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Coronavirus

BC Working on Recovery Plan for COVID-19 Crisis

Better EI benefits, help for business on agenda. But province is waiting for federal commitments.

Andrew MacLeod 17 Mar 2020 | TheTyee.ca

Andrew MacLeod is The Tyee's Legislative Bureau Chief in Victoria and the author of All Together Healthy (Douglas & McIntyre, 2018). Find him on Twitter or reach him at

The British Columbia government plans to help people and businesses hurt by the COVID-19 pandemic, but it’s waiting to see what the federal government does.

“We want to know where the shortcomings are before we jump in,” B.C. Premier John Horgan said today. “We have to wait to see what the federal government has done so we can complement that work.”

Prime Minister Justin Trudeau has pledged $10 billion to support businesses during the pandemic and provincial officials are expecting more details Wednesday morning.

People in B.C. need to know the different levels of government are working together to make sure businesses and workers have what they need to get through the coming weeks, Horgan said.

“The objective of our government is to provide services for people. That’s why we’re here. We do not want to come up short. I’ve made that clear to deputy Prime Minister [Christina] Freeland in our daily discussions that we all need to work on this together.”

As of today there were 186 confirmed cases of COVID-19 in British Columbia and seven deaths.

“This is a crisis situation,” Horgan said. “Every sector’s going to be impacted. We’re going to need a plan. We’re working on that, we have been for weeks now.”

Finance Minister Carole James said B.C.’s priorities are to make sure the services and supports are in place to protect health and safety, work with the federal government to bring immediate relief for people and businesses and collaborate with the province’s business community to build a plan for economic recovery.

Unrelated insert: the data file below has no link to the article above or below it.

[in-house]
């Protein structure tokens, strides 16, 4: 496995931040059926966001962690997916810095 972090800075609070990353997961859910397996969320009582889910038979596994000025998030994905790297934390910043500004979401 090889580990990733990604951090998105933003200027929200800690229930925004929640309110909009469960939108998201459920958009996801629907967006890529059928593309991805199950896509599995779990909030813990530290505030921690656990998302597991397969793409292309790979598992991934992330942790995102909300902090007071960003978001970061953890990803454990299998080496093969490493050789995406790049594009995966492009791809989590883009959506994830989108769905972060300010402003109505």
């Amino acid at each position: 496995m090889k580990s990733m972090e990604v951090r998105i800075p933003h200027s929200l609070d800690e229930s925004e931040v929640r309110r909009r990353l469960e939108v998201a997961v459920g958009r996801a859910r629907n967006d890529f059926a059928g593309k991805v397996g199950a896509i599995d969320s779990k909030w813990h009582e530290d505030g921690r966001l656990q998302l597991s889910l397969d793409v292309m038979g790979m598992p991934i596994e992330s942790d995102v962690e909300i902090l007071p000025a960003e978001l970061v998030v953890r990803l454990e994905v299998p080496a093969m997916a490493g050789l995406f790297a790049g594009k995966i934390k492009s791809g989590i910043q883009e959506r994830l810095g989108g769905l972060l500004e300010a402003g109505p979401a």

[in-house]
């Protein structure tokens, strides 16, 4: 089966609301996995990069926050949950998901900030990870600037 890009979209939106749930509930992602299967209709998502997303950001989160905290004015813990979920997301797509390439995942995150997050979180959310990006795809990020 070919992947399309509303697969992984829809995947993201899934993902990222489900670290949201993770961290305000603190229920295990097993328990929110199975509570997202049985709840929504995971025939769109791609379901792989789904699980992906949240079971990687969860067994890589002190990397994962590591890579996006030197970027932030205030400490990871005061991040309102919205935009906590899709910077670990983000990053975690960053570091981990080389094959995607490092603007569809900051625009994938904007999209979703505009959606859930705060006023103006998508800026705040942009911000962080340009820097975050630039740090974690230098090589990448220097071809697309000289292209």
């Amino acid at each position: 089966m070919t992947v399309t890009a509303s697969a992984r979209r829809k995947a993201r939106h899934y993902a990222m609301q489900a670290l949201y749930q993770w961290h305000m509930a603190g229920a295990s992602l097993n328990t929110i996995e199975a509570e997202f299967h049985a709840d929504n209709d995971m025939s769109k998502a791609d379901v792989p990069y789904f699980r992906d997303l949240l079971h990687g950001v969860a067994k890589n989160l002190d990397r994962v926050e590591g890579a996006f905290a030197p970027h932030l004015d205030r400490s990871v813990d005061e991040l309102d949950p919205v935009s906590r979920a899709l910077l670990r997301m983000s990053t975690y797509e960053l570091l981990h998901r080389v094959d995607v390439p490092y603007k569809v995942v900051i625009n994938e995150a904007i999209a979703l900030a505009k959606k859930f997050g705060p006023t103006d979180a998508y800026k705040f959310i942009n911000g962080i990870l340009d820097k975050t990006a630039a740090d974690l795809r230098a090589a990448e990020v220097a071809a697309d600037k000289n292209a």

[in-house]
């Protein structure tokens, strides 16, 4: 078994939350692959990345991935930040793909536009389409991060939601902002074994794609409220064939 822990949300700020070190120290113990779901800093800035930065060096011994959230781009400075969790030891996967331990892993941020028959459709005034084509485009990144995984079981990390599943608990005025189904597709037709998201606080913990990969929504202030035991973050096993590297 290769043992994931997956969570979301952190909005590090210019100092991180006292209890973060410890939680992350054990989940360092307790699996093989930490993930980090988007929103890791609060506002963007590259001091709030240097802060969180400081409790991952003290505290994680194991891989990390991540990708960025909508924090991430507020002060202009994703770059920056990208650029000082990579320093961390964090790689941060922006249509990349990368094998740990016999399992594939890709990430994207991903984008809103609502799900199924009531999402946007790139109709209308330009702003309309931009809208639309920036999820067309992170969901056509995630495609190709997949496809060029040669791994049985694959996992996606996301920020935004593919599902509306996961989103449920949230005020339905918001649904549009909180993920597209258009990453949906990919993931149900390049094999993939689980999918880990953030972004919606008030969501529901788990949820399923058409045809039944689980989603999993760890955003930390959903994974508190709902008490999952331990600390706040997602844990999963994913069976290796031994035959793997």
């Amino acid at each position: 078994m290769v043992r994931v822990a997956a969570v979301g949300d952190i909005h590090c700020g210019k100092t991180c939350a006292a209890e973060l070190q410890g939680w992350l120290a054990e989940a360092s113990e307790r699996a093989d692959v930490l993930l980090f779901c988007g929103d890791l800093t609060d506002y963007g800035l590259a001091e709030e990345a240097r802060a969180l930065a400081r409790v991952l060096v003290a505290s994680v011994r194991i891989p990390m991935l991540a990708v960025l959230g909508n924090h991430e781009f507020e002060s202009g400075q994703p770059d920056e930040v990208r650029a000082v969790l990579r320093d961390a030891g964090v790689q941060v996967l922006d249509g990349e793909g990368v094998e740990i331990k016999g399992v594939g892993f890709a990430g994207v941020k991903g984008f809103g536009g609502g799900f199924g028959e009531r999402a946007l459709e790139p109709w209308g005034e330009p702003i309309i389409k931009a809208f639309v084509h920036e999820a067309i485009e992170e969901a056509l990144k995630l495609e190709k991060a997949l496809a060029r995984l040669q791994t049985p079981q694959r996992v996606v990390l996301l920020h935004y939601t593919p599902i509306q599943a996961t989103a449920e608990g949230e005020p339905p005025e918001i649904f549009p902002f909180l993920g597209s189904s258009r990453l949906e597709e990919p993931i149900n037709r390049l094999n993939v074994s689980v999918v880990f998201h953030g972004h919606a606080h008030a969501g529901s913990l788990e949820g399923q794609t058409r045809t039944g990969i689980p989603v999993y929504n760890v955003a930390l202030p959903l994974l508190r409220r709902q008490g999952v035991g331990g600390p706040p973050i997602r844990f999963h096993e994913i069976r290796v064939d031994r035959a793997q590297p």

“The best economic plan we can have is to deal with the health and safety of people and that’s why that comes first,” James said.

She acknowledged the crisis would hurt the provincial economy and result in a budget deficit.

“British Columbians can be assured that government has your back. Together we’re going to get through this.”

The federal government has already announced it is reducing the waiting time before people can receive employment insurance after their jobs end, but more changes are needed, James said.

“Our government is strongly advocating for... extending the Employment Insurance program for people who wouldn’t typically qualify.”

That would include people who are self-employed, work part-time or who are contractors, she said.

The B.C. government also wants Employment Insurance benefits to be available to people who need to stay home to look after their children. The provincial government announced an indefinite closure of schools across the province today.

Like the provincial government, the BC Federation of Labour has called for income support for independent contractors, people who are self-employed or other workers who don’t meet the current definition of employees, as well as an increase in EI benefits to cover up to 75 per cent of income.

And the federation has called on the province to change the Employment Standards Act to protect workers who take sick leave or who self-isolate or are quarantined. There should be paid sick leave for all workers, including people who have part-time or casual work, temporary workers and migrant workers, the union group said..

Horgan said the government is consulting with the opposition parties on how to make legislative changes without bringing back all 87 MLAs, which would be inconsistent with public health advice to cancel gatherings of more than 50 people.

Other provincial responses could include rent bank support for people who can’t make a monthly payment, extra time to pay electricity bills or addressing challenges in the financial sector, Horgan said.

“We are going to do everything in our power to make sure that your employment is maintained, or your salary is maintained.”

James said that the province is gathering ideas as it waits to see what the federal government does and may delay collecting provincial taxes.

“Everything’s on the table at this stage.”  [Tyee]

Read more: Health, Coronavirus

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